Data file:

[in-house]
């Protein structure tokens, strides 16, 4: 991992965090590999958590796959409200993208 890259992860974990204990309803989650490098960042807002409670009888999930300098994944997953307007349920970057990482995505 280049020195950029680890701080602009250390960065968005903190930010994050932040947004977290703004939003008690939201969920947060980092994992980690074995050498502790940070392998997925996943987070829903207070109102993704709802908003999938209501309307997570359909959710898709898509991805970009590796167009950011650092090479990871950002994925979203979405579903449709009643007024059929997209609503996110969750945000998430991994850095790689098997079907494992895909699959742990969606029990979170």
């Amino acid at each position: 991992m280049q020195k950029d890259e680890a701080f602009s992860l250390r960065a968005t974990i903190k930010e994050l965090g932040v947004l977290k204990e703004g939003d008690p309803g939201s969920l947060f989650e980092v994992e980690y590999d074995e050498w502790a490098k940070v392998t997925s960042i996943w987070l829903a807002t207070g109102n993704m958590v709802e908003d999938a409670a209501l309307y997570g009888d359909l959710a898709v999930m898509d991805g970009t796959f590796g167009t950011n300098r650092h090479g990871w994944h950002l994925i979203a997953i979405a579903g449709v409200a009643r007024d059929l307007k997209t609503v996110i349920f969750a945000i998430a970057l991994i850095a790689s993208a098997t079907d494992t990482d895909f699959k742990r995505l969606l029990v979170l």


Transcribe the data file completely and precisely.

[in-house]
């Protein structure tokens, strides 16, 4: 991992965090590999958590796959409200993208 890259992860974990204990309803989650490098960042807002409670009888999930300098994944997953307007349920970057990482995505 280049020195950029680890701080602009250390960065968005903190930010994050932040947004977290703004939003008690939201969920947060980092994992980690074995050498502790940070392998997925996943987070829903207070109102993704709802908003999938209501309307997570359909959710898709898509991805970009590796167009950011650092090479990871950002994925979203979405579903449709009643007024059929997209609503996110969750945000998430991994850095790689098997079907494992895909699959742990969606029990979170």
């Amino acid at each position: 991992m280049q020195k950029d890259e680890a701080f602009s992860l250390r960065a968005t974990i903190k930010e994050l965090g932040v947004l977290k204990e703004g939003d008690p309803g939201s969920l947060f989650e980092v994992e980690y590999d074995e050498w502790a490098k940070v392998t997925s960042i996943w987070l829903a807002t207070g109102n993704m958590v709802e908003d999938a409670a209501l309307y997570g009888d359909l959710a898709v999930m898509d991805g970009t796959f590796g167009t950011n300098r650092h090479g990871w994944h950002l994925i979203a997953i979405a579903g449709v409200a009643r007024d059929l307007k997209t609503v996110i349920f969750a945000i998430a970057l991994i850095a790689s993208a098997t079907d494992t990482d895909f699959k742990r995505l969606l029990v979170l």